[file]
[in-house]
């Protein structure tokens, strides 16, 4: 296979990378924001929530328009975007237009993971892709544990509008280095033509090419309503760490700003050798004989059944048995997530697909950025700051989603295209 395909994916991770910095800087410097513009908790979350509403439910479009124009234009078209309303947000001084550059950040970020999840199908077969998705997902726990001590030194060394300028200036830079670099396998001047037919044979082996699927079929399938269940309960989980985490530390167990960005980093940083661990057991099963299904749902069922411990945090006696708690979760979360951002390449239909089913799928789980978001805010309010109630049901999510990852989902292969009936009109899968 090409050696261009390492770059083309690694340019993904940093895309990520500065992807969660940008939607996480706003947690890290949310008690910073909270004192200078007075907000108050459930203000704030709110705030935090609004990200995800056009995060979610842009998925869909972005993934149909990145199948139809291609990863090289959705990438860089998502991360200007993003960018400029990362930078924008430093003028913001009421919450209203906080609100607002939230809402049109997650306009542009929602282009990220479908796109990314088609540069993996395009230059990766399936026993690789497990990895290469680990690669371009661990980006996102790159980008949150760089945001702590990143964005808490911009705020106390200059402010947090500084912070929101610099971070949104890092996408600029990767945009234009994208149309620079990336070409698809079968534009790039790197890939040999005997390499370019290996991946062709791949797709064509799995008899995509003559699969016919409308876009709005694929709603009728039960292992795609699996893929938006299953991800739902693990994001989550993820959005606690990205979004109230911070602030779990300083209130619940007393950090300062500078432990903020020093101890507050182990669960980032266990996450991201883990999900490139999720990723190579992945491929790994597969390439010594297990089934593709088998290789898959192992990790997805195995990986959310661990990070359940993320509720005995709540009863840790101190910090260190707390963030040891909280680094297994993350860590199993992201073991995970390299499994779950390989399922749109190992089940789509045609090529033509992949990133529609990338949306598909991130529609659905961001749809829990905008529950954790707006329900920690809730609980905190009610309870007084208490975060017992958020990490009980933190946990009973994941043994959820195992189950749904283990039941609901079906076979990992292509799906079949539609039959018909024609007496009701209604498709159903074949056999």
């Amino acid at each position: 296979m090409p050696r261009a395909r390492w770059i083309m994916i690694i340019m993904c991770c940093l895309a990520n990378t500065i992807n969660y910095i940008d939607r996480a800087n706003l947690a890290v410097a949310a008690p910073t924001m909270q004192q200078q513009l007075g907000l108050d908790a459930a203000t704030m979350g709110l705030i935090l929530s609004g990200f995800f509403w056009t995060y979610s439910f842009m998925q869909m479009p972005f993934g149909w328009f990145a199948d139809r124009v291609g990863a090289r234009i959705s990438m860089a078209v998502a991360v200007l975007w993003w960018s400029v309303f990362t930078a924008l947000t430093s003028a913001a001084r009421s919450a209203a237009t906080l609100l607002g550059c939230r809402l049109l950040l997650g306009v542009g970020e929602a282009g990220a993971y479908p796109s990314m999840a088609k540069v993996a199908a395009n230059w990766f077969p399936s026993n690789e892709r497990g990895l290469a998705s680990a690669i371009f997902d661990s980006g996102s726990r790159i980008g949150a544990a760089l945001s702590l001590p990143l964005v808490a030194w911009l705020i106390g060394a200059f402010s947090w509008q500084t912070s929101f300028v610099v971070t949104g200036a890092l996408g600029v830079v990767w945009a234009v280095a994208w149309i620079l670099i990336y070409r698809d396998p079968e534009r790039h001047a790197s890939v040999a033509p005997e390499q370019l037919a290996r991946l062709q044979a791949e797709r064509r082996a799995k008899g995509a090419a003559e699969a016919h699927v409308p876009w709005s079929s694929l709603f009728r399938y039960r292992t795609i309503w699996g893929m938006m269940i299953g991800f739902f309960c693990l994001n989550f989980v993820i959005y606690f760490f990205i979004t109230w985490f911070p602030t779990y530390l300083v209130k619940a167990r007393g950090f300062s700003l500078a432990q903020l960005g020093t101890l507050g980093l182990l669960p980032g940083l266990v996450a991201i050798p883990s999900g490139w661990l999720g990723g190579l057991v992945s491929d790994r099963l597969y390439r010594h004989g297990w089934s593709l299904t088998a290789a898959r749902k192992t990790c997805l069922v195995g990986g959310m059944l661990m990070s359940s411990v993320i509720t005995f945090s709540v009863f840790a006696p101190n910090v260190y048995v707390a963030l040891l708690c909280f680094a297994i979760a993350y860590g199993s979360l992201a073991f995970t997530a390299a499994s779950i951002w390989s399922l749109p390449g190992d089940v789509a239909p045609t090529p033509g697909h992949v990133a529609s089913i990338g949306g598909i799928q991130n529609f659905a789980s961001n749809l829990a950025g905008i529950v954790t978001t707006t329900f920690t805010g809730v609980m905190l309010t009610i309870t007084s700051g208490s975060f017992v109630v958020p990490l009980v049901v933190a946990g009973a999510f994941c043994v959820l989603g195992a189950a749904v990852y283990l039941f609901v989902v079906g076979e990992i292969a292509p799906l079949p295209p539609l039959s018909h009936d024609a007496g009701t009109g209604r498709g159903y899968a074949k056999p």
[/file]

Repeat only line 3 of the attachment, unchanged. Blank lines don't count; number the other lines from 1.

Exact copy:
């Amino acid at each position: 296979m090409p050696r261009a395909r390492w770059i083309m994916i690694i340019m993904c991770c940093l895309a990520n990378t500065i992807n969660y910095i940008d939607r996480a800087n706003l947690a890290v410097a949310a008690p910073t924001m909270q004192q200078q513009l007075g907000l108050d908790a459930a203000t704030m979350g709110l705030i935090l929530s609004g990200f995800f509403w056009t995060y979610s439910f842009m998925q869909m479009p972005f993934g149909w328009f990145a199948d139809r124009v291609g990863a090289r234009i959705s990438m860089a078209v998502a991360v200007l975007w993003w960018s400029v309303f990362t930078a924008l947000t430093s003028a913001a001084r009421s919450a209203a237009t906080l609100l607002g550059c939230r809402l049109l950040l997650g306009v542009g970020e929602a282009g990220a993971y479908p796109s990314m999840a088609k540069v993996a199908a395009n230059w990766f077969p399936s026993n690789e892709r497990g990895l290469a998705s680990a690669i371009f997902d661990s980006g996102s726990r790159i980008g949150a544990a760089l945001s702590l001590p990143l964005v808490a030194w911009l705020i106390g060394a200059f402010s947090w509008q500084t912070s929101f300028v610099v971070t949104g200036a890092l996408g600029v830079v990767w945009a234009v280095a994208w149309i620079l670099i990336y070409r698809d396998p079968e534009r790039h001047a790197s890939v040999a033509p005997e390499q370019l037919a290996r991946l062709q044979a791949e797709r064509r082996a799995k008899g995509a090419a003559e699969a016919h699927v409308p876009w709005s079929s694929l709603f009728r399938y039960r292992t795609i309503w699996g893929m938006m269940i299953g991800f739902f309960c693990l994001n989550f989980v993820i959005y606690f760490f990205i979004t109230w985490f911070p602030t779990y530390l300083v209130k619940a167990r007393g950090f300062s700003l500078a432990q903020l960005g020093t101890l507050g980093l182990l669960p980032g940083l266990v996450a991201i050798p883990s999900g490139w661990l999720g990723g190579l057991v992945s491929d790994r099963l597969y390439r010594h004989g297990w089934s593709l299904t088998a290789a898959r749902k192992t990790c997805l069922v195995g990986g959310m059944l661990m990070s359940s411990v993320i509720t005995f945090s709540v009863f840790a006696p101190n910090v260190y048995v707390a963030l040891l708690c909280f680094a297994i979760a993350y860590g199993s979360l992201a073991f995970t997530a390299a499994s779950i951002w390989s399922l749109p390449g190992d089940v789509a239909p045609t090529p033509g697909h992949v990133a529609s089913i990338g949306g598909i799928q991130n529609f659905a789980s961001n749809l829990a950025g905008i529950v954790t978001t707006t329900f920690t805010g809730v609980m905190l309010t009610i309870t007084s700051g208490s975060f017992v109630v958020p990490l009980v049901v933190a946990g009973a999510f994941c043994v959820l989603g195992a189950a749904v990852y283990l039941f609901v989902v079906g076979e990992i292969a292509p799906l079949p295209p539609l039959s018909h009936d024609a007496g009701t009109g209604r498709g159903y899968a074949k056999p």